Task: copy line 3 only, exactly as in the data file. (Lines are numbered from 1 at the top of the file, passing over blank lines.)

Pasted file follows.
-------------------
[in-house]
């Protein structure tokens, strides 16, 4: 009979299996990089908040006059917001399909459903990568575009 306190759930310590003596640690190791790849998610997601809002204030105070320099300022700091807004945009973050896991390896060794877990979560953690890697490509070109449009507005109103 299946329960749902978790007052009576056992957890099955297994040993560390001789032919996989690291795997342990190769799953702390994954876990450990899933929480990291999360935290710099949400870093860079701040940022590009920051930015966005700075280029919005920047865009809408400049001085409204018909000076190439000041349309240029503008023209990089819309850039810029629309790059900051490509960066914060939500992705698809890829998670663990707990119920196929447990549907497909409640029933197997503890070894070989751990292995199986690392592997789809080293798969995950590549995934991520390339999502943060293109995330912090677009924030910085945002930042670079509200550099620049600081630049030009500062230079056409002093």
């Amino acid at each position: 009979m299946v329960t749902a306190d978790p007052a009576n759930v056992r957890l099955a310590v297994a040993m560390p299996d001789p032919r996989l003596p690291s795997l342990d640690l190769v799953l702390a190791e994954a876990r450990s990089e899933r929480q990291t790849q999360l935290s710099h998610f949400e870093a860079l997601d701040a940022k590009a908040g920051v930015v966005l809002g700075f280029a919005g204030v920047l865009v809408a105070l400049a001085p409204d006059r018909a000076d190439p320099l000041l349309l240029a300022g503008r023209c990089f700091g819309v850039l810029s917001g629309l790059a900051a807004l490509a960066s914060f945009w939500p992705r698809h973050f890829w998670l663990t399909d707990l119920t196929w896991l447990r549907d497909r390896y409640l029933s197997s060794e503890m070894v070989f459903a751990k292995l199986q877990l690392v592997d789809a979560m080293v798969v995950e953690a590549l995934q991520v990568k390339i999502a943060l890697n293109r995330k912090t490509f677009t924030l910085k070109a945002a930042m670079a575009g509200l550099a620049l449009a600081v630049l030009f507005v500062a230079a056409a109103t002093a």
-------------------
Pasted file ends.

């Amino acid at each position: 009979m299946v329960t749902a306190d978790p007052a009576n759930v056992r957890l099955a310590v297994a040993m560390p299996d001789p032919r996989l003596p690291s795997l342990d640690l190769v799953l702390a190791e994954a876990r450990s990089e899933r929480q990291t790849q999360l935290s710099h998610f949400e870093a860079l997601d701040a940022k590009a908040g920051v930015v966005l809002g700075f280029a919005g204030v920047l865009v809408a105070l400049a001085p409204d006059r018909a000076d190439p320099l000041l349309l240029a300022g503008r023209c990089f700091g819309v850039l810029s917001g629309l790059a900051a807004l490509a960066s914060f945009w939500p992705r698809h973050f890829w998670l663990t399909d707990l119920t196929w896991l447990r549907d497909r390896y409640l029933s197997s060794e503890m070894v070989f459903a751990k292995l199986q877990l690392v592997d789809a979560m080293v798969v995950e953690a590549l995934q991520v990568k390339i999502a943060l890697n293109r995330k912090t490509f677009t924030l910085k070109a945002a930042m670079a575009g509200l550099a620049l449009a600081v630049l030009f507005v500062a230079a056409a109103t002093a």